When I read Kushiel's Dart in 2005 I was very much impressed with the mix of history and fantasy Carey put into her story. Unfortunately none of the subsequent Kushiel books managed to reach that level (although I haven't read her latest effort Namaah's Kiss yet). Earlier this summer Santa Olivia, novel that is not related the the Kushiel series, was published. It is in fact quite different from everything else Carey has written. Santa Olivia is a fairly short novel set in a near future town of the Texan-Mexican border. I was very much impressed with style in which this novel is written. It's the best book by Carey I have read so far.
The cause of the situation that the town of Santa Olivia finds itself in remain unclear in the novel. What we do know is that Mexico is highly unstable, violence and disease kill large numbers of people. The US government decided to close the border entirely. The inhabitants of Santa Olivia are given the choice. Head north to the US or stay and end up in a no man's land, guarded by a large military base in the area. Many people have nowhere to go and so they remain in the town. Cut off from and forgotten by the rest of the US the town is entirely dependant on the military base for supplies. Electricity becomes scares, cars can't be maintained, air-conditioning becomes to expensive to run, education is reduced to the very basics, in short the town is slowly falling apart. Many dream of escape but to prevent the condition of Santa Olivia becoming well known, nobody is allowed out.
In this town Carmen tries to raise her two children. Tommy, son of one of the soldiers of the base who like so many of his comrades has a local sweetheart, and Loup, daughter of a military man on the run. Part of a genetic experiment he's part wolf much stronger than a normal man and is incapable of feeling fear. Traits his daughter will develop as well. Both Carmen's children turn out to offer the town hope of release from their situation. The odds they face are overwhelming however, the deck is stacked against them. When Tommy finds out how far the commander of the base will go to keep the secret, Loup is left behind alone and more determined than ever to beat the odds.
There's an awful lot to like about this novel. It's surprising in many ways. You'd expect a fairly conservative community but the people of Santa Olivia display a very high level of pragmatism. Society does not break down, no fights erupt about the scarce resources. The threat of military intervention should riots break out keep the town reasonably save. Many people do the best they can even though they are not strictly speaking qualified for the job. Where many stories that display this level of post apocalyptic events see society fall apart completely, Santa Olivia maintains a sense of community that keeps society running on a basic level.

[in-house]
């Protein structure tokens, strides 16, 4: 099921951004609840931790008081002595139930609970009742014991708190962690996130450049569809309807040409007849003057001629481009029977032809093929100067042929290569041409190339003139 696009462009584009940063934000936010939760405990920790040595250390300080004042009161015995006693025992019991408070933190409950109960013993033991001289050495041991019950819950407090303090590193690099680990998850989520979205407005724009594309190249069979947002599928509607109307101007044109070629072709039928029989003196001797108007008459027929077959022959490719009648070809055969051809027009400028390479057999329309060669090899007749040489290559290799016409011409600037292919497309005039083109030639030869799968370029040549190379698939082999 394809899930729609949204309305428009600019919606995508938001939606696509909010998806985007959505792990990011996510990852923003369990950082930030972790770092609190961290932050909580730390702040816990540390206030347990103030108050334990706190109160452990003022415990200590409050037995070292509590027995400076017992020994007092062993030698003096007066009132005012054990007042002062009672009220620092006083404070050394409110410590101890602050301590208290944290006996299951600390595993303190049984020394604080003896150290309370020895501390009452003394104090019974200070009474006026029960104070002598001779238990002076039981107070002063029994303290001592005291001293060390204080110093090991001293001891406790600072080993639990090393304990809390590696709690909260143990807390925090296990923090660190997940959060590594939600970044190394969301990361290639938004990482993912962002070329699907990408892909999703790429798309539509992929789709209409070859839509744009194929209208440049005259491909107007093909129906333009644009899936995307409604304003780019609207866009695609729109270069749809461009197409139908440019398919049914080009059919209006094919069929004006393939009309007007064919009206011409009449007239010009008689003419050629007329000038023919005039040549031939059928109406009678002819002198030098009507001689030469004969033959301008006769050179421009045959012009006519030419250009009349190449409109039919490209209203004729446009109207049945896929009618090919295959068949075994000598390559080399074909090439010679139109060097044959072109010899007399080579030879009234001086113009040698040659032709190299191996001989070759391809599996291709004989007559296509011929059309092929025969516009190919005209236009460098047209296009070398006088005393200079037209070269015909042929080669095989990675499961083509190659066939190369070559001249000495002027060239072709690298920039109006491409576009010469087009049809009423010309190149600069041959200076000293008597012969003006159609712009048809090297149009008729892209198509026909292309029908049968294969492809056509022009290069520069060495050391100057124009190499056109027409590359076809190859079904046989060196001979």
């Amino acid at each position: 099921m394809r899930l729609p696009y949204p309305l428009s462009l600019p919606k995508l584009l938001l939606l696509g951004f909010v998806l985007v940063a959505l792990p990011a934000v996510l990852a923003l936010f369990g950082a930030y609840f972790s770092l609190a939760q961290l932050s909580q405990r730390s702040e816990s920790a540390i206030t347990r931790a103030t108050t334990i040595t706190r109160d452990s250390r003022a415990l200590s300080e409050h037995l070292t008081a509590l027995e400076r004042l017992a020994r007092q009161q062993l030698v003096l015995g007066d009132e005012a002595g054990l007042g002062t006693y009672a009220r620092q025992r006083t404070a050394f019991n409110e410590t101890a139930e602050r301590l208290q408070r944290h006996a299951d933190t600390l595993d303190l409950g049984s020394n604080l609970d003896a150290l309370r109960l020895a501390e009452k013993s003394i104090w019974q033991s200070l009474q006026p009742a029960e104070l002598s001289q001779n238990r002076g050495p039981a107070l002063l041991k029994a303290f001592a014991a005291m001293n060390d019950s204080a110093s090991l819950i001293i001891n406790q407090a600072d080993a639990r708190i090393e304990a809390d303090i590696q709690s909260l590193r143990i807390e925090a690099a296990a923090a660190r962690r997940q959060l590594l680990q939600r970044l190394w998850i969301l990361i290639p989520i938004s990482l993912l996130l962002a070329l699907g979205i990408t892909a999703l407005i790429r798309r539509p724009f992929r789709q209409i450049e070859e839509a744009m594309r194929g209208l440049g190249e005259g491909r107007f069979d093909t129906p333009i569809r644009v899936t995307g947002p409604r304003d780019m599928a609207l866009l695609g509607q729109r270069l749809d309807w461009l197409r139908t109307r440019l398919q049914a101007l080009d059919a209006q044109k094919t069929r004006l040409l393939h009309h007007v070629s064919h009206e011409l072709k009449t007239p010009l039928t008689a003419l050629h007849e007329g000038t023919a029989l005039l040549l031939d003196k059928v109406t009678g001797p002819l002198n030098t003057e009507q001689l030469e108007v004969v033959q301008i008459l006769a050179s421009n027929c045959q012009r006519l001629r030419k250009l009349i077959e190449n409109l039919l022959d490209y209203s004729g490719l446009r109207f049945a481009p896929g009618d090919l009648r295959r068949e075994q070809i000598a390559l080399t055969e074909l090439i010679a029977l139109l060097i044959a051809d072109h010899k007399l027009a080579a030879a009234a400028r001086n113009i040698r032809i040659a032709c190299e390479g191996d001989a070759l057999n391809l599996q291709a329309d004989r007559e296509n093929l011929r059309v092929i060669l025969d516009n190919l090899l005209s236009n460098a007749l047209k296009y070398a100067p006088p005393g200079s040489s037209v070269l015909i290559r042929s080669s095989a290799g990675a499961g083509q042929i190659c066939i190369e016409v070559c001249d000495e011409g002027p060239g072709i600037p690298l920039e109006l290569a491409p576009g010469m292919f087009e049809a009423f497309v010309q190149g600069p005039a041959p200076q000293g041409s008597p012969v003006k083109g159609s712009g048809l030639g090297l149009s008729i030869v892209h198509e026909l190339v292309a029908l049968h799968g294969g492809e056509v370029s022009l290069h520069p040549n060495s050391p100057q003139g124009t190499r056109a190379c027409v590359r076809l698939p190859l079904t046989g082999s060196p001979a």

The language Carey uses is fairly direct, with a lot of dialogue and riddled with profanity, a great deal different from the flowery speech of the D'Angeline characters in the Kushiel series. It suits the main characters, who never had much of an education, pretty well. The book is written in the third person but you could almost believe it being their narrative. This style keeps the book, that is set over a period of several decades, moving at a fast pace.
Carey also does some very interesting things with Loup. She does not feel fear and therefore responds quite differently to situations than we would. Fear is not a consideration in any of her actions and while Tommy did his best to make sure she considers the consequences before she acts, Loup still does things we wouldn't even consider. The most interesting interaction that shows Loup's lack of fear is her relationship with Miguel Garza. As the son of one of the more powerful characters in the town, Miguel is used to bully and intimidate. None of which works on Loup. It exposes a side of Miguel's character not many people get to see. Carey also uses her inhuman strength and fearlessness as a contrast with the patron saint of the town, the child Santa Olivia.
Carey obviously chose to write something different from what she's know for and the result turned out very well indeed. Santa Olivia is book that is very hard to include in a genre. I've seen it called science fiction or urban fantasy, some drew a parallel with superhero comics and others even wondered if it was meant to be young adult (given the content I'd say no). Personally I think it has a distinct post-apocalyptic flavour. Whatever genre you put it in the result is a great read. Do not expect the rich, erotic fantasy of the Kushiel series however. I certainly hope Carey will keep on writing other books besides Kushiel. While I see the (economic) appeal of keeping that series going, a fresh start in a new setting obviously did her writing a world of good. This book may well end up on my best of 2009 list.
Title: Santa Olivia
Author: Jacqueline Carey
Publisher: Grand Central Publishing
First published: 2009